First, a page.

I struck out a couple of weeks ago for a 38 to 42-ish mile ride - I’ve been working on building up to longer distances. The weather was practically idyllic - partly cloudy, with a high in the lower 80’s; honestly better than a mid-August day in Illinois has any right to be. I’d worked out the route to allow for a full 42-ish miles, but to be easily cut to the shorter distance if I didn’t feel up to the full course.
All was going well until right about mile 10, at which point the rear view mirror on my Catrike Pocket snapped off of it’s post.
That’s right - just snapped off. Not so much as a "by your leave", or "toodooloo" - one second it was there, doing a stalwart job at its duty, and the next it was a decoration on the pavement behind me.
The township road crews in the area have been diligently working on culvert repair over the course of this summer. As a result the highways and byways are punctuated with 3-4’ wide removed sections that reach across the breadth of the road, filled in with gravel rather than asphalt. These occur every few miles across the region right now and, inevitably, the difference in material results in a difference in the elevation between the road and the filler. It was upon encountering one of these sections, rolling along around 15mph or so that my mirror made its escape. As best I can tell, the jarring nature of the bump into the gravel fill must have been just enough to get it to give up the ghost.
I stopped and turned around to pick up the mirror, tossed it into a saddlebag, and continued on. I was already a third of the way into my ride, more or less, so it made just as much sense (I reasoned) to go on as it would to go back.
One of the things you quickly realize, under these circumstances, is just how valuable a rear-view mirror is on a recumbent trike.
Rear view mirrors are, arguably, desirable equipment for all road riding. I certainly have one mounted to my Cannondale upright as well, and I know that I miss them when I’m riding a borrowed bike, as with our adventures with bike sharing earlier this summer, or on the rare occasion that I take out MLW’s big-box Schwinn mountain bike.
Mirrorless rear view, however, is an area where a diamond frame bike has an advantage over a recumbent trike. Turning your head to look behind you is considerably easier on a DF bike than on my trike. It’s not impossible, mind you, but the effort is considerably higher, and the view one gains for that effort is not all one might hope.
This actually resulted in my cutting the ride down to the shorter route. The longer route included a section of road that, while only a couple of miles long, rises, falls, and twists with a minimal usable shoulder for emergency runoff. It seemed better to avoid that portion without the benefit of a rearward view.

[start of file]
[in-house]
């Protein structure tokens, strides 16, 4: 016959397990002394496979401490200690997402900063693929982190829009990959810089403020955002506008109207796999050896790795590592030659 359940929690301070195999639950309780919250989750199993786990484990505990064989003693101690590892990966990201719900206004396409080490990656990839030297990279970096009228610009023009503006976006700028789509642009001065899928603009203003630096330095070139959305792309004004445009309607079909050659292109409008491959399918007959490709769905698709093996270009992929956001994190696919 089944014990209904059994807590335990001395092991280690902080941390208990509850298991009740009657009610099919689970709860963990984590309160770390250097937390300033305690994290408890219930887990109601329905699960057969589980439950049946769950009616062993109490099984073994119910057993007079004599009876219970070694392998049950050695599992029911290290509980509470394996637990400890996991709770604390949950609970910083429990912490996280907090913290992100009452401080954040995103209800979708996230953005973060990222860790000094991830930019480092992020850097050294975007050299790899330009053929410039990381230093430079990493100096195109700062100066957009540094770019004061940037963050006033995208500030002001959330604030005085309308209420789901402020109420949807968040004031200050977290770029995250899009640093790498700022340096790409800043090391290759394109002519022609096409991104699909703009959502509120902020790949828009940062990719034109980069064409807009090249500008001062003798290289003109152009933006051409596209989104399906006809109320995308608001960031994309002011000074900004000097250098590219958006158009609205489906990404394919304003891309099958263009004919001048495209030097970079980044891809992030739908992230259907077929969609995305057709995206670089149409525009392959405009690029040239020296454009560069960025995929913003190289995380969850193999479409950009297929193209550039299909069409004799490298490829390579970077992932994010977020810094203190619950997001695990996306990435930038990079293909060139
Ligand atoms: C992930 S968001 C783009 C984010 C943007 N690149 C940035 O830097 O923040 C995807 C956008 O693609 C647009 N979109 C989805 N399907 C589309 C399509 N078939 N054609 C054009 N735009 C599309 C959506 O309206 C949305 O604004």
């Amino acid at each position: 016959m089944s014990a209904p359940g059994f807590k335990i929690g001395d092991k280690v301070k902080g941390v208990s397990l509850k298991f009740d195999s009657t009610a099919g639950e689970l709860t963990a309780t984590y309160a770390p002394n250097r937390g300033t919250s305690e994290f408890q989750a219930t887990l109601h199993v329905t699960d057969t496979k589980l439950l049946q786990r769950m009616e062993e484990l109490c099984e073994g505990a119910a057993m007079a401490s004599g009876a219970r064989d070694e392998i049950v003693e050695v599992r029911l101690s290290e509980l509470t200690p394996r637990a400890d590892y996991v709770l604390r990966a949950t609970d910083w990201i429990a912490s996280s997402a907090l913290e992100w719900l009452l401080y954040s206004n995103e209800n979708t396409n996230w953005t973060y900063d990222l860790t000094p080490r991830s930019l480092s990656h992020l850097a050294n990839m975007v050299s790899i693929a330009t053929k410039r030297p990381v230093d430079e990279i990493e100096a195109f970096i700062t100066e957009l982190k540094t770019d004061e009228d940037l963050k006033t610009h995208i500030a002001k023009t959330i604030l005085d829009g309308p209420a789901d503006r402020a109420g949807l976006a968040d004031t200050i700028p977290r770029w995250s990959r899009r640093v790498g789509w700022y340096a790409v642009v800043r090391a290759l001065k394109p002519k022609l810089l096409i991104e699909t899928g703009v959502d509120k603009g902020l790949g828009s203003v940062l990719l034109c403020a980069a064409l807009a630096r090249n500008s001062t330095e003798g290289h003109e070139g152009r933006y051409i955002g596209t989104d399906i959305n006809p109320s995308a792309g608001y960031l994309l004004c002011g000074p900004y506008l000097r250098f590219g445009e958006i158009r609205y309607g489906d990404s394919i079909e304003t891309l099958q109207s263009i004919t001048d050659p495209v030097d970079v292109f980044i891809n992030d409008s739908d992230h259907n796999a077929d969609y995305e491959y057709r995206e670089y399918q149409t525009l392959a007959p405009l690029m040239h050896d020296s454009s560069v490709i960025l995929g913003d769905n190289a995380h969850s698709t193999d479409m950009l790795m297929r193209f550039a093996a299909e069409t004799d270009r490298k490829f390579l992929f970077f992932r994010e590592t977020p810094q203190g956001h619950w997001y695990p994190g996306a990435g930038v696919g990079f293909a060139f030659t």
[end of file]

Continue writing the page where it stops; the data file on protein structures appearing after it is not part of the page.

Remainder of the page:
I decided, given this experience, to order and mount two rear-view mirrors on the trike instead of just replacing the one. This puts a second mirror on the right handlebar.
My repair crew helping me out
With the relatively small size of the trike, this may seem to be overkill. And from a visual field perspective, it is. Cars nowadays have mirrors mounted on both doors in addition to the central rear view mirror (though I’m old enough to remember when they came with one, standard, and getting one on the passenger side was an extra cost option. And then you had to prevail upon your passenger to adjust the mirror on that side, because there was no such thing as a power mirror... I digress - suffice it to say that I’m old enough to remember things that make me seem old...). The general width of a motor vehicle means that those three mirrors each provide a different view, with information within each that is valuable for the safe navigation of the machine. On a trike, however, the difference between the view in the two mirrors is negligible.
The similarity in view between the two, however, is more a feature than a bug. While it is overkill in terms of the visual field, what it offers is redundancy. When I first ordered the two mirrors, my thought was towards the idea of keeping the second one in the saddlebags as a backup, alongside the spare tubes and my toolkit. But while the mirror can be installed with a bike tool kit - all of the connectors have Allen heads on them - the real question that occurs is just how badly one would want to do a roadside mirror installation. Which is to say: not at all.
If I’d had the second mirror on the trike a couple of weeks ago, losing the one would have been a non-issue. Given that they provide virtually the same rear view, I could have comfortably soldiered on without alternating between wondering if anything was coming up behind me and shifting and craning uncomfortably to see whether or not that was the case.
I’ve also realized an additional advantage in rides since doing the installation. With the single mirror on the left side of the trike, I cannot see behind me when I signal a left turn - my arm is the only thing featured in the mirror at that time. It’s a small thing, for a short period of time, but now I can still get the rear view from the right-side mirror.
It’s always possible, tho, that the fates were just looking out for me that Sunday. As I mentioned, the loss of the mirror caused me to cut about five miles from the ride. It doesn’t seem like much, but my legs were pretty much spaghetti by the end of the trip even as it was, so all may have been for the best. Gotta get up to 42 miles eventually, though...